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Creating a Weather Preparedness Plan For Severe Weather

3 minute read

Click play to listen to the Creating a Weather Preparedness Plan article.

Severe weather can rapidly disrupt life as we know it. The recent winter wildfires in Colorado serve as a grim reminder of this, as tens of thousands of people were forced to evacuate their homes to avoid the quickly spreading flames. Most areas of the country are susceptible to major weather events, and it’s crucial for families to have a plan in place for safely dealing with them at a moment’s notice. Here are some tips to get you started creating a weather preparedness plan.

Emergency Shelter

In case of tornadoes and other high wind events that can destroy buildings, designate a shelter indoors where everyone will meet. An underground basement is one option.

You should also choose an area outside your home in case of fire or other events requiring evacuation. For hurricanes and other widespread weather events, choose a location out of town. There may be mass shelters in your area as well. Make sure everyone knows those locations and when it’s appropriate to head for them.

Disaster Supply Kit

The American Red Cross recommends the following items be included in an emergency kit:

  • Water: one gallon per person, per day
  • Food: non-perishable items
  • Flashlights with extra batteries
  • Battery-powered or hand-crank radio
  • First aid kit
  • Multi-purpose tool
  • Essential medications
  • Sanitation and personal hygiene items
  • Copies of important documents (preferably in a safe you can travel with)
  • Extra clothes and blankets
  • Maps of the area, with important locations highlighted

Keep these emergency supplies as close to your shelter as possible, and ensure they’re easy to access when needed. And make sure to personalize your kit to your family’s specific needs (pets, seniors, infants).

Communication Plan

Staying connected is critical during emergency events. Have a plan in place for all your family members to get in touch with one another, and ensure that everyone has the necessary phone numbers for emergency services in the area.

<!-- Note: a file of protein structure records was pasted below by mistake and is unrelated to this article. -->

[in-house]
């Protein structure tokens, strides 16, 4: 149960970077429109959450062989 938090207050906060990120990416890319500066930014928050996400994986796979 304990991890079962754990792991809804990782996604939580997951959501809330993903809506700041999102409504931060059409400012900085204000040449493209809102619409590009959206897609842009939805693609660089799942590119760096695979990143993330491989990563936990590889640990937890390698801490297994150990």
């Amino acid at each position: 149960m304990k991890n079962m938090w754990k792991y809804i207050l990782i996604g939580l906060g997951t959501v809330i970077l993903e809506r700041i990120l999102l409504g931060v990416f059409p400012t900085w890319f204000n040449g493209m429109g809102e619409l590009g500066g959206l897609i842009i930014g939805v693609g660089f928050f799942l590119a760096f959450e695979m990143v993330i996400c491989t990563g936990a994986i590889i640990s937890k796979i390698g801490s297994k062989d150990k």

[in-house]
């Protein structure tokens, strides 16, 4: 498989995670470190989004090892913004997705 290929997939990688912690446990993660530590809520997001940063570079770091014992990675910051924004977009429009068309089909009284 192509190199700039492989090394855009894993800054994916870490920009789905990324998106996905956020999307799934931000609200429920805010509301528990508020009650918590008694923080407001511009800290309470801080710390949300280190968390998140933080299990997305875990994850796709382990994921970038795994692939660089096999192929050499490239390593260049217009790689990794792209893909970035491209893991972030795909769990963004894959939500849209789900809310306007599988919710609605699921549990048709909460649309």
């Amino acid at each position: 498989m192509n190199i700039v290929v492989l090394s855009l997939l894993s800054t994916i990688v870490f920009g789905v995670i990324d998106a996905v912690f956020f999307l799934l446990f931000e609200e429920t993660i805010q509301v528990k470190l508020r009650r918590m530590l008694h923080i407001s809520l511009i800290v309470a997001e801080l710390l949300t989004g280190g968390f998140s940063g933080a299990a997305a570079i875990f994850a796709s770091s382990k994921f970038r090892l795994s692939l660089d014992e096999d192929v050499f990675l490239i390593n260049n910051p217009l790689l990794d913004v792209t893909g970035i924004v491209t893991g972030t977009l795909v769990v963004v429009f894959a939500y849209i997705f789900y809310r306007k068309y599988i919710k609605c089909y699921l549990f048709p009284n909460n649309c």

Cell phones are the obvious solution, and you can provide emergency pagers for family members without phones. If cell service goes out, rely on the locations you’ve designated as meeting spots.

Method for Tracking Guidance and Storms

Staying aware of the latest status of storms and weather conditions is essential. A cell phone will be the first tool most people turn to, and you should also have a battery-powered radio or TV as a backup.

Personal Identification

If you’re forced to relocate, it can be helpful to have your identification on you. Make sure to grab your wallet before evacuating if you have time.

For important documents like passports and social security cards, keep them in a fireproof safe and place copies of the documents in your emergency shelter.

Vehicle Preparedness

If you need to evacuate an area quickly, you’ll want to have your car keys accessible. It’s a good idea to keep an extra set in your shelter area as well.

Along with this, make sure your car is safe to operate in the current weather conditions before hitting the roads and keep the vehicle maintained to operate in extreme hot or cold temperatures. In the wintertime, make an effort to keep your gas tank mostly full at all times.

You should also keep a shovel and tire chains in your vehicle during the winter months if snow and ice may be an issue.

Keeping Warm

Severe winter weather can impact electricity and heating systems, and can persist for days or weeks.

Prepare your home by insulating water lines and adding weather stripping to doors and windows. If you need to rely on a fireplace or kerosene heater, make sure to have operational smoke alarms and carbon monoxide detectors.

Keep extra blankets in your emergency shelter and ensure you have a way to keep pets warm.

A generator may be appropriate in areas that regularly deal with extended power outages.

Regional Weather Concerns pinpoints the major weather events that can impact different areas of the country: tornadoes, floods, thunder and lightning, and winter weather.

Weather events can also impact the health of the air outside. Use the AprilAire State of Your Air resource to learn about the potential hazards in your area, and see how AprilAire Indoor Air Quality solutions can protect the air you breathe indoors every day.


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